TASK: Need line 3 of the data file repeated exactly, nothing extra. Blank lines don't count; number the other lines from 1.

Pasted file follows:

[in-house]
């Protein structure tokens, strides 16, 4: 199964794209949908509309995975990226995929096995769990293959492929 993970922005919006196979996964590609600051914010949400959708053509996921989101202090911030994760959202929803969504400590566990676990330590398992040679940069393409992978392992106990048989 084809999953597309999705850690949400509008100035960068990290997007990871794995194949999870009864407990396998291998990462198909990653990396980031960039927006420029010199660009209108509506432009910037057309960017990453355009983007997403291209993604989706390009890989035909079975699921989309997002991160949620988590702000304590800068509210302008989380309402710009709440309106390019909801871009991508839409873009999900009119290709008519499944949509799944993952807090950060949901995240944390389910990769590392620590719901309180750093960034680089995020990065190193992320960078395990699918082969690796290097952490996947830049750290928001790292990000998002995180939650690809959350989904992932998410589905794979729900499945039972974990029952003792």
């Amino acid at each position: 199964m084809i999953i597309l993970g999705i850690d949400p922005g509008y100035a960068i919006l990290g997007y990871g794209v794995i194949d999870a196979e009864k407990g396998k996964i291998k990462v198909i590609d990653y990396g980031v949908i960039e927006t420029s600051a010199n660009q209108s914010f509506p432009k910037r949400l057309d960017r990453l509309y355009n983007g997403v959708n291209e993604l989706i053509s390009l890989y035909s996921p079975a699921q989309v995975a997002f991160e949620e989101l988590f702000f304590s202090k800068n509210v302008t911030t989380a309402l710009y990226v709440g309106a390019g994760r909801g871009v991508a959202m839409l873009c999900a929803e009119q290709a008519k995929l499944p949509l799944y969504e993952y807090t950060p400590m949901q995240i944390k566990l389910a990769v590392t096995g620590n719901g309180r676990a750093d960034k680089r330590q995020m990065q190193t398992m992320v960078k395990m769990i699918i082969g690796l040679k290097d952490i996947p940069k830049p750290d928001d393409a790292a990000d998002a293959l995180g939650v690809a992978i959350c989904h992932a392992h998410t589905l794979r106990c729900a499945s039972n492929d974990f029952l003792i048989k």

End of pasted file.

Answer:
């Amino acid at each position: 199964m084809i999953i597309l993970g999705i850690d949400p922005g509008y100035a960068i919006l990290g997007y990871g794209v794995i194949d999870a196979e009864k407990g396998k996964i291998k990462v198909i590609d990653y990396g980031v949908i960039e927006t420029s600051a010199n660009q209108s914010f509506p432009k910037r949400l057309d960017r990453l509309y355009n983007g997403v959708n291209e993604l989706i053509s390009l890989y035909s996921p079975a699921q989309v995975a997002f991160e949620e989101l988590f702000f304590s202090k800068n509210v302008t911030t989380a309402l710009y990226v709440g309106a390019g994760r909801g871009v991508a959202m839409l873009c999900a929803e009119q290709a008519k995929l499944p949509l799944y969504e993952y807090t950060p400590m949901q995240i944390k566990l389910a990769v590392t096995g620590n719901g309180r676990a750093d960034k680089r330590q995020m990065q190193t398992m992320v960078k395990m769990i699918i082969g690796l040679k290097d952490i996947p940069k830049p750290d928001d393409a790292a990000d998002a293959l995180g939650v690809a992978i959350c989904h992932a392992h998410t589905l794979r106990c729900a499945s039972n492929d974990f029952l003792i048989k």